iMac, iHate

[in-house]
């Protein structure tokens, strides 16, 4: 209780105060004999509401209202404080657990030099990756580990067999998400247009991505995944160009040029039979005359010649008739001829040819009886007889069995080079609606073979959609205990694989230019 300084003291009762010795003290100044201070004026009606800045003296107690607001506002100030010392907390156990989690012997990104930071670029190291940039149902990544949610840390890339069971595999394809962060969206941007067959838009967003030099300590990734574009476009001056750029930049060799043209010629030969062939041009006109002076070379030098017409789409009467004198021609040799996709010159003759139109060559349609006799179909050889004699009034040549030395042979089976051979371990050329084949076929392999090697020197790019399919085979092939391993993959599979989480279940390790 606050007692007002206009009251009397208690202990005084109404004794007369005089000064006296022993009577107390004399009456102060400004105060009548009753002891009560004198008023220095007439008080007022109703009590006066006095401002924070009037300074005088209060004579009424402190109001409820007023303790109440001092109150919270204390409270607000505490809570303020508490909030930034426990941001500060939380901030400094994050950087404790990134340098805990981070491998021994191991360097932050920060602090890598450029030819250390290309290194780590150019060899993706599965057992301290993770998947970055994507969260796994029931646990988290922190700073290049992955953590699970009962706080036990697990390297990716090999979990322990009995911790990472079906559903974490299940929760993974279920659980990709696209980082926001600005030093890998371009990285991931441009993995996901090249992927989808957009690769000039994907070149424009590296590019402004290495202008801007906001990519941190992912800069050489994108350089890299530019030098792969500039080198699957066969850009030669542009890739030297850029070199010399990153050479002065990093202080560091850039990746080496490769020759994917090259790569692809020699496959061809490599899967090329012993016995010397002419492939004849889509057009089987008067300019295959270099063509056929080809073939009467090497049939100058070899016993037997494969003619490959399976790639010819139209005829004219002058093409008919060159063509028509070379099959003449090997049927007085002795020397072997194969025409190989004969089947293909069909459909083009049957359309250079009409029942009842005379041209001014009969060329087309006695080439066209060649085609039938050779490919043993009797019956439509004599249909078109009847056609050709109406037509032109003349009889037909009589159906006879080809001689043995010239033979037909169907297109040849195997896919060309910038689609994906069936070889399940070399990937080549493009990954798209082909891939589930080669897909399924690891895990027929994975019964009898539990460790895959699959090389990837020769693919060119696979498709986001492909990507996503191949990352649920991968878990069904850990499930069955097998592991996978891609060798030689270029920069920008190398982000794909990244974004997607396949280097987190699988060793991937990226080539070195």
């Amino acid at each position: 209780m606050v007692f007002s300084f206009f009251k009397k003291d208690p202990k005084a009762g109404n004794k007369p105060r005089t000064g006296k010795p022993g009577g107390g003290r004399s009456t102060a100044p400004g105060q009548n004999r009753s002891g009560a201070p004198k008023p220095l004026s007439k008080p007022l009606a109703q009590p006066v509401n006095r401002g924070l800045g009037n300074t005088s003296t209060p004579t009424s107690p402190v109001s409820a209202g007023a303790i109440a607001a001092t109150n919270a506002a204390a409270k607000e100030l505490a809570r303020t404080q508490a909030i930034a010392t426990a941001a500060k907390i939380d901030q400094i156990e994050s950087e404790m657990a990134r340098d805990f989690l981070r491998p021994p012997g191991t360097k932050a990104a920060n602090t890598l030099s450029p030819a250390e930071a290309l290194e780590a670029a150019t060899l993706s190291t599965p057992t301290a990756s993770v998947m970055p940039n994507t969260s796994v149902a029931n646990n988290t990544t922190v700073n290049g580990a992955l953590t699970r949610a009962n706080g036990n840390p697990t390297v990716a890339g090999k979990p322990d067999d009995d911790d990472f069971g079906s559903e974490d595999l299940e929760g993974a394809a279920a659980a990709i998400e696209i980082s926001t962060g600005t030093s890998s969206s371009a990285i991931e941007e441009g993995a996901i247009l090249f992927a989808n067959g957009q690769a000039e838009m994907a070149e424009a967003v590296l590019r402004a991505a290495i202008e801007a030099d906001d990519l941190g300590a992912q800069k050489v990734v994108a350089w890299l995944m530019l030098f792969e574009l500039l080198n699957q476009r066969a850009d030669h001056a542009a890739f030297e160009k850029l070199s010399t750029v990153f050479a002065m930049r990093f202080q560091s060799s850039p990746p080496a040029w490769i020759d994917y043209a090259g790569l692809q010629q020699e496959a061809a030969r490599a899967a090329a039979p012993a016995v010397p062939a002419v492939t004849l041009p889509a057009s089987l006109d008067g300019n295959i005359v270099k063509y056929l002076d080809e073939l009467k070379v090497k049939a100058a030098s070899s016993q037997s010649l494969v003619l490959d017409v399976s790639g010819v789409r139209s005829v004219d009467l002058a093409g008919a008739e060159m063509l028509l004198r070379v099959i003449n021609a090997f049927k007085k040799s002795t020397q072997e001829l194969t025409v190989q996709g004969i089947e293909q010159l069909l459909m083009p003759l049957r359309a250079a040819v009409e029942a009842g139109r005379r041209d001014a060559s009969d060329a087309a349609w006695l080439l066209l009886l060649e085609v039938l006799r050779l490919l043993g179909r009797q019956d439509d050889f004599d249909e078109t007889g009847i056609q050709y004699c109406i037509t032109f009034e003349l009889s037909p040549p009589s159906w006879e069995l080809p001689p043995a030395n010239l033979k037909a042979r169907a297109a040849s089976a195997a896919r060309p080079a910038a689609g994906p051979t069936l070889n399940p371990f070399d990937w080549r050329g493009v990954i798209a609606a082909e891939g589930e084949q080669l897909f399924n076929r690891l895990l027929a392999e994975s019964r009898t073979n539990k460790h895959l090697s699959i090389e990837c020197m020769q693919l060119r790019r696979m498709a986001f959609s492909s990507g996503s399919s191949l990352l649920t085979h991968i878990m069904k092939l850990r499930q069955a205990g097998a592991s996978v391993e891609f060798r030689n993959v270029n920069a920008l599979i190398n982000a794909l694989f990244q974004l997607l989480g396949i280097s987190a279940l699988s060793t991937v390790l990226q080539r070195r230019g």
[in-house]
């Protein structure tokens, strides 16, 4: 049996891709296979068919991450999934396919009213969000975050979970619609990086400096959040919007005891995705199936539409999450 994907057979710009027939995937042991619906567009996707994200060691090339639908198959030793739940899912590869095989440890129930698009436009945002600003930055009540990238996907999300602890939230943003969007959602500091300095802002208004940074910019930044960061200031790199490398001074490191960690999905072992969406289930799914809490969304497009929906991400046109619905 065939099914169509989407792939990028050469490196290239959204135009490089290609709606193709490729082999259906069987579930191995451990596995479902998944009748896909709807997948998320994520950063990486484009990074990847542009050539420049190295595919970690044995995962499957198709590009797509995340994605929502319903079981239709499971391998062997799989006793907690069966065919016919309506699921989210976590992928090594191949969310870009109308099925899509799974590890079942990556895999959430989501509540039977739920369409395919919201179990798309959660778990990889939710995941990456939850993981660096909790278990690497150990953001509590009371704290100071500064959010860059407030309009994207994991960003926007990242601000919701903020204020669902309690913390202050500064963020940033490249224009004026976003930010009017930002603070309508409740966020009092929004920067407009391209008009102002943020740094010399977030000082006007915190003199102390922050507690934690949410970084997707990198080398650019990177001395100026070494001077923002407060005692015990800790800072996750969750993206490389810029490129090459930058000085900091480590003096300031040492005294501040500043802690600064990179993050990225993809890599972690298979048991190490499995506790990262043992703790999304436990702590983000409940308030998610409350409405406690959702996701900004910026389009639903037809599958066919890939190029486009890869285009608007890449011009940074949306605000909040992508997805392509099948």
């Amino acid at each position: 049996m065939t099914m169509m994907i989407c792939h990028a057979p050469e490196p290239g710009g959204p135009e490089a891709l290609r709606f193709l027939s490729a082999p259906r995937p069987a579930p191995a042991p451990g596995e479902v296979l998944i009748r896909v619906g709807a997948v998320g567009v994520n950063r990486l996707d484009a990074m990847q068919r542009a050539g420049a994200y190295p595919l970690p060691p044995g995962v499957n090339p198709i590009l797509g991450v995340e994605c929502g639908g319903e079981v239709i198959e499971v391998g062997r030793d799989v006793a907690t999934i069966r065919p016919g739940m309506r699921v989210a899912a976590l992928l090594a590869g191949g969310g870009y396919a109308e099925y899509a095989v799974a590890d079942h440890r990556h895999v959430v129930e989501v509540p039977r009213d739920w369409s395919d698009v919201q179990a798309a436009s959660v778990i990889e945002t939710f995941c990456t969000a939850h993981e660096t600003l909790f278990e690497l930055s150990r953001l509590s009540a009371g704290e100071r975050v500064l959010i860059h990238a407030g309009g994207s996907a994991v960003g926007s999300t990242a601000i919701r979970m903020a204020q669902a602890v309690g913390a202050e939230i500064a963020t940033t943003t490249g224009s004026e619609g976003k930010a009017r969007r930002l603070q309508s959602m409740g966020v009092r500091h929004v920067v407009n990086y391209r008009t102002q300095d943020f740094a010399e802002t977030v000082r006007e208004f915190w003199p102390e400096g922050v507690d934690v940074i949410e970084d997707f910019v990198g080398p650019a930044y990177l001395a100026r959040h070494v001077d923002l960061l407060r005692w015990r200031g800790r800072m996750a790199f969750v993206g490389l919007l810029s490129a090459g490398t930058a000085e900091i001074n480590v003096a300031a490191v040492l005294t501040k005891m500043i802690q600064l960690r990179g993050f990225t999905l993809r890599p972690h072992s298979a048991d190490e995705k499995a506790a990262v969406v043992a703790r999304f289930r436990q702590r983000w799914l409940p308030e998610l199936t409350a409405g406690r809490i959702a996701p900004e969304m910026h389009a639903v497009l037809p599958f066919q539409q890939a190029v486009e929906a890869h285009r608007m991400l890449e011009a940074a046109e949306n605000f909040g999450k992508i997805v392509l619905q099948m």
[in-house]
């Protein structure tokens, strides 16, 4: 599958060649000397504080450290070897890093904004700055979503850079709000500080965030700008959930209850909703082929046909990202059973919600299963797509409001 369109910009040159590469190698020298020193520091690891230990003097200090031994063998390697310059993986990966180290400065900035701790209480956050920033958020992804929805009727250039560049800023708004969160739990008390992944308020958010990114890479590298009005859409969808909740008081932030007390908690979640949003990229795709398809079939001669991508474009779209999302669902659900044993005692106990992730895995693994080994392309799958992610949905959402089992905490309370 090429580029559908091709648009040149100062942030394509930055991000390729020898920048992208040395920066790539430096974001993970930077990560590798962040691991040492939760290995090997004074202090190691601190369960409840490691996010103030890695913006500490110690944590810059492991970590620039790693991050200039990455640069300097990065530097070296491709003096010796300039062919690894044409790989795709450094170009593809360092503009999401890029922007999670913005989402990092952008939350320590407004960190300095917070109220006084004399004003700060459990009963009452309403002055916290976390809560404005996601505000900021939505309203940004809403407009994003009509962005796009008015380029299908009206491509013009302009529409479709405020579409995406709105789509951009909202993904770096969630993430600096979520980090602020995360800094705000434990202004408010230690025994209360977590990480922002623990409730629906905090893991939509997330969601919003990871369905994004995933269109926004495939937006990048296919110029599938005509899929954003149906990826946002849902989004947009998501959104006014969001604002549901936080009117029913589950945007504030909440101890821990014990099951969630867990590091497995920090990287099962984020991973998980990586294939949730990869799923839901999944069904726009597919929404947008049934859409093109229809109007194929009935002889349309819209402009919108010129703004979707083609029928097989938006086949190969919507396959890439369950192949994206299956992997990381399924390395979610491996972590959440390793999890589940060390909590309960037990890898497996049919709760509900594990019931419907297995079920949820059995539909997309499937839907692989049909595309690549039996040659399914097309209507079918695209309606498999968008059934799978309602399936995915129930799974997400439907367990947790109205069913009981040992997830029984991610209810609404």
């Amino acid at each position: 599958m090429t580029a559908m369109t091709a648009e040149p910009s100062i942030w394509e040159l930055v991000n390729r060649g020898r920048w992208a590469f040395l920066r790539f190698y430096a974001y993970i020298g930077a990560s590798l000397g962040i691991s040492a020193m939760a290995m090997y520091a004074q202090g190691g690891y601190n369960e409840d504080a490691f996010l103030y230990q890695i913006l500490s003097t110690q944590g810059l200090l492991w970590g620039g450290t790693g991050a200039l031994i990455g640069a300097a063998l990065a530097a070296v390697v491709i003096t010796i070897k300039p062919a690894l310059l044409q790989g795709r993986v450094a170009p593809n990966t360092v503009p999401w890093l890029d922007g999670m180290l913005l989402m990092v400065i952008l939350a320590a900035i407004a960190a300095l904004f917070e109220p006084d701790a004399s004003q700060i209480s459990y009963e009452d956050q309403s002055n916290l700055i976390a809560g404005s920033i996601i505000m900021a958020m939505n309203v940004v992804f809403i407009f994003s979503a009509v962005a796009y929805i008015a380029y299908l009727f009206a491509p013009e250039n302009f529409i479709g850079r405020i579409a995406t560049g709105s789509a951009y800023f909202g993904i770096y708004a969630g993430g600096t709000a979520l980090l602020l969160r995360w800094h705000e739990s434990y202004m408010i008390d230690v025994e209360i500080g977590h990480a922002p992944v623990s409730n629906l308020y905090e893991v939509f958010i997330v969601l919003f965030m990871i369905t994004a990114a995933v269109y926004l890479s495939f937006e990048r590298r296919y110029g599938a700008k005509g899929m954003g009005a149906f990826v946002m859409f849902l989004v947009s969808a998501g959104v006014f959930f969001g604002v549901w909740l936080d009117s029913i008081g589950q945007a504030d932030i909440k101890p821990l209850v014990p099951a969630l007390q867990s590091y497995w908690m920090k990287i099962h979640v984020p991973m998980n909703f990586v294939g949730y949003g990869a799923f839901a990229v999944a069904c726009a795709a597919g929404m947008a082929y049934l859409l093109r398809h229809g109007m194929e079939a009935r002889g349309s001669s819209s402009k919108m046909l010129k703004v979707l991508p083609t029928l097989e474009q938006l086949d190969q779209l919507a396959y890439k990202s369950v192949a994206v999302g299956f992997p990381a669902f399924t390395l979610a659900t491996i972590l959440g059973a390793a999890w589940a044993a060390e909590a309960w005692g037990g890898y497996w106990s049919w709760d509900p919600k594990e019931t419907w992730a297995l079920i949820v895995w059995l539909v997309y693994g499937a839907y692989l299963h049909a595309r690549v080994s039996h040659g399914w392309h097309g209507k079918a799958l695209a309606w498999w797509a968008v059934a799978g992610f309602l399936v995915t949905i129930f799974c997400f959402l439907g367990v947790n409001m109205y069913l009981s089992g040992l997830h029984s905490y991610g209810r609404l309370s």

I am writing this column on my brand-new, gleamingly clean, blueberry-colored iMac. Can you tell? Does my prose have a new, late-'90s, perky feel? Does it seem really fast?Yes, I got sucked in: me and about 950,000 other Americans so far. I got tempted by last year's Jeff Goldblum ads, which made the iMac look so hip and so easy, and I got seduced by this year's snappy array of colors ("flavors," as Apple is calling them), and, savvy shopper that I am, the more I saw of that sleek, smooth, space-age design, the more I began to think: "Oooooh, a pretty computer. I want it."Eighteen hundred dollars later, here it sits before me. An egg-shaped machine, cupped on either side by translucent blue. A snazzy-looking, slightly curved keyboard. A perfectly round, translucent blue-and-white mouse. All very symmetrical, all very tactile and inviting. And ... and ... iHate it.Actually, the iMac itself is fine; at least I think it is (I've had it for exactly two days). As promised, it's very easy: it took me less than an hour to set the whole thing up, to load software and transfer files from my old computer and plug in all the little peripherals. It's also, as promised, very clutter-free (instead of that tangle of cords in the back, the iMac has only one plug, one modem line, and a hidden compartment that neatly organizes other cords), and it's wildly fast, allowing you to zoom around -- scroll up or down, log on or log off, move from file to file -- in nanoseconds.These are all good things for a computer dolt like me. I am precisely the kind of consumer Apple has in mind when it designs new systems, a bit of a Luddite at heart who wouldn't know a Pentium chip from a potato chip. Turn it on, start typing: that's all I want. Start talking extra serial ports and USB connections and "bundling," and I begin to panic. This is why I've always used and favored Macs -- they're easy and user-friendly -- and it's why the iMac, which promised to be even easier and more user-friendly, appealed to me.So why do ihate it? For one thing, there's the matter of change: I hate the minor adjustments, the feel of a new keyboard, the different look of the whole thing -- new (and notably unattractive) background colors on the screen; new gadgets to get used to (floppy drive, Zip drive); and, for me, new software, which makes me feel hugely disoriented, as if I'm suddenly working in a new country. I also hate the little undercurrent of guilt I feel about abandoning the old computer, which served me long and well: at the moment, it's sitting forlornly in the corner and I feel I've somehow betrayed it, which sounds ridiculous but gives me the creeps all the same.Beyond that, I'm just not sure I'm iMac material. I began to worry about this several weeks before my own pre-ordered 1999 iMac arrived, while watching an episode of Felicity, the WB channel's newest angst-ridden drama about twentysomethings in college. Felicity's boyfriend Noel had returned from Christmas break with a brand new iMac in tow, and when Felicity saw it, she said, "Ooooh! You got an iMac? Cool!" I sat there and thought, "Uh-oh: iMac as flash-in-the-pan marketing phenom; iMac as the technological equivalent of a Swatch watch." The little scene made me think about what a thoughtless, easily seduced, gullible consumer I can be, especially when it comes to things I don't understand, and it made me feel somehow demographically inappropriate, as though I'd gone shopping for shoes and ended up with a pair of platforms. Apple, whose market share has declined severely in the past decade (it now sells a paltry 4 percent of all PCs), is banking largely on the youth market for iMac sales -- college students, first-time buyers, families with children. And watching Felicity coo over the shiny aquamarine iMac, I felt a little stab of vain insecurity, as though I ought to be a more sophisticated and fluent computer user by now, a person who didn't think a "gigabyte" was the name of a foreign snack food, who'd base decisions on something a little more substantial than color.This feeling was reinforced when the iMac actually arrived and I took it out of the box. The machine may be fast and easy, but there's something fake-looking about it: it lacks a certain seriousness, a sense of technological heft. The translucent blue casing is very strong -- it's made of polycarbonate, the same stuff used to make bulletproof glass -- but it looks kind of cheesy and cheap. Same with the round, translucent mouse, which reminds me a little of a yo-yo. Then there's this "flavor" business: the 1999 iMacs are available in tangerine, lime, strawberry, grape, and blueberry; billboards announce "iCandy"; the new ads are cute and peppy, featuring the full array of colored iMacs whirling and floating about to the Rolling Stones song "She Comes in Colors." All of this is supposed to add to the iMac's image as accessible and tactile and fun, but it leaves me with an odd feeling of dissonance: I use the computer to work, after all, not to play, and I feel a little silly in front of this perky little machine, like a plumber who's opened his toolbox and discovered it's full of toy wrenches.iMacs have been criticized for precisely this reason: sure, they're user-friendly, and they're probably fine for people (like me) who are daunted by too much technology, but they're also faddish. They favor form over function, and they'll look outdated in about 10 minutes. Calling the iMac little more than "a victory for colorful packaging," Scott Rosenberg noted in Salon magazine that "buying a computer is more like buying a sofa: you want something you won't be sick of in six months."I'd amend that sentiment slightly and say that buying a computer these days is more like buying a car, something that gets subtly tied up with image and sense of self. A computer is actually a very intimate machine: acquiring a new one requires getting used to a new face, a new voice, a new set of physical motions and tactile sensations. For those of us who spend vast amounts of time staring into them, computers also develop personalities, quirks and idiosyncrasies that become comfortable if only because they're known: they can be obstinate or helpful, irksome or friendly, serious or nonserious. My former computer, a Macintosh Performa 475 that I bought way back in 1992, was an old man of a machine: a little sluggish, a little erratic, but solid and heavy and workmanlike. The iMac, by comparison, feels like a teenage boy: a little over-amped, heavy on flash and attitude. Mac aficionado that I am, I suppose I will grow to love it, to appreciate those youthful qualities, the power and speed and efficiency. I suppose I won't miss the old system for long, either, which was far slower than this one, and far less reliable: it froze up on me periodically, crashed in the middle of Web searches; in its last months, it even began to moan softly when I turned it off, like an old, exhausted dog. But will I really be an iMac girl? For now, I'm holding onto the receipt.Caroline Knapp's latest book is Pack of Two: The Intricate Bond Between People and Dogs (Bantam Doubleday Dell).This article originally appeared in the Boston Phoenix.